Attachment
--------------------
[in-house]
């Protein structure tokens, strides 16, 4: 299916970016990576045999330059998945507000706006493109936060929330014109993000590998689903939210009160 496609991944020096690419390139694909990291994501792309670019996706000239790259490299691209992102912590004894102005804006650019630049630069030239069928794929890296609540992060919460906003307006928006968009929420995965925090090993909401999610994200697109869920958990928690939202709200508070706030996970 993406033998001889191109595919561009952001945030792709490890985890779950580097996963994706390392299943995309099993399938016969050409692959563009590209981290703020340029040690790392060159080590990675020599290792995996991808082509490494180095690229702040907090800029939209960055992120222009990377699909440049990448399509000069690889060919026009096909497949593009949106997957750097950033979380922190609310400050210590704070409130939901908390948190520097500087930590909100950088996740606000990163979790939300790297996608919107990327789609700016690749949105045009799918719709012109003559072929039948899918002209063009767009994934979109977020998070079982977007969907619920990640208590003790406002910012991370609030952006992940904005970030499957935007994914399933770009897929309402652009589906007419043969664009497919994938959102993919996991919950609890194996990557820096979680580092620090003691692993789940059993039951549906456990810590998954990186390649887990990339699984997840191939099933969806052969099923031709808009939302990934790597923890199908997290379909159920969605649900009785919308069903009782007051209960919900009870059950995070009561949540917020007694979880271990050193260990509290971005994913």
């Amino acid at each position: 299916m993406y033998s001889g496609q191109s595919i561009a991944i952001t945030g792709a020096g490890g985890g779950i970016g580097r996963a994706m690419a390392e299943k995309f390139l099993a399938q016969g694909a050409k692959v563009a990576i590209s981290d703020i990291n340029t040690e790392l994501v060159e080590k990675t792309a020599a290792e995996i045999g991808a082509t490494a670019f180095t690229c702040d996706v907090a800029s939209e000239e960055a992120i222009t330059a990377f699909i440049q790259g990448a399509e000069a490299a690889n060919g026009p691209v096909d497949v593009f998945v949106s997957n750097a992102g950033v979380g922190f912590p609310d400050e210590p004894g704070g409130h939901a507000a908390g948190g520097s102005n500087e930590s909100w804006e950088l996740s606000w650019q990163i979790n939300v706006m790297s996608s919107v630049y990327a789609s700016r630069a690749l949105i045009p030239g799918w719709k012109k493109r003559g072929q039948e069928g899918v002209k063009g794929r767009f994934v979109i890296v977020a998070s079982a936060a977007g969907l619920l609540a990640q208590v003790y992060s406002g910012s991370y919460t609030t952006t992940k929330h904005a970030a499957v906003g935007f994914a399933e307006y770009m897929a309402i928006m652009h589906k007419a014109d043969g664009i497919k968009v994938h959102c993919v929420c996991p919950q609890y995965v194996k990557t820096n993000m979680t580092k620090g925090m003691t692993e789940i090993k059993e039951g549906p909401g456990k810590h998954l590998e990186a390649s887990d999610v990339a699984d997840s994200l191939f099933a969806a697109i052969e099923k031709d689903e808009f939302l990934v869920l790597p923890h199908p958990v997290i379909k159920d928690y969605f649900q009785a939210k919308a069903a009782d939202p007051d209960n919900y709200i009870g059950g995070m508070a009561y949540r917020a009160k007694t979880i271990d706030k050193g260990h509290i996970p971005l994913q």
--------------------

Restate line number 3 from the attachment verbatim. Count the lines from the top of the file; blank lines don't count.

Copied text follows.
């Amino acid at each position: 299916m993406y033998s001889g496609q191109s595919i561009a991944i952001t945030g792709a020096g490890g985890g779950i970016g580097r996963a994706m690419a390392e299943k995309f390139l099993a399938q016969g694909a050409k692959v563009a990576i590209s981290d703020i990291n340029t040690e790392l994501v060159e080590k990675t792309a020599a290792e995996i045999g991808a082509t490494a670019f180095t690229c702040d996706v907090a800029s939209e000239e960055a992120i222009t330059a990377f699909i440049q790259g990448a399509e000069a490299a690889n060919g026009p691209v096909d497949v593009f998945v949106s997957n750097a992102g950033v979380g922190f912590p609310d400050e210590p004894g704070g409130h939901a507000a908390g948190g520097s102005n500087e930590s909100w804006e950088l996740s606000w650019q990163i979790n939300v706006m790297s996608s919107v630049y990327a789609s700016r630069a690749l949105i045009p030239g799918w719709k012109k493109r003559g072929q039948e069928g899918v002209k063009g794929r767009f994934v979109i890296v977020a998070s079982a936060a977007g969907l619920l609540a990640q208590v003790y992060s406002g910012s991370y919460t609030t952006t992940k929330h904005a970030a499957v906003g935007f994914a399933e307006y770009m897929a309402i928006m652009h589906k007419a014109d043969g664009i497919k968009v994938h959102c993919v929420c996991p919950q609890y995965v194996k990557t820096n993000m979680t580092k620090g925090m003691t692993e789940i090993k059993e039951g549906p909401g456990k810590h998954l590998e990186a390649s887990d999610v990339a699984d997840s994200l191939f099933a969806a697109i052969e099923k031709d689903e808009f939302l990934v869920l790597p923890h199908p958990v997290i379909k159920d928690y969605f649900q009785a939210k919308a069903a009782d939202p007051d209960n919900y709200i009870g059950g995070m508070a009561y949540r917020a009160k007694t979880i271990d706030k050193g260990h509290i996970p971005l994913q």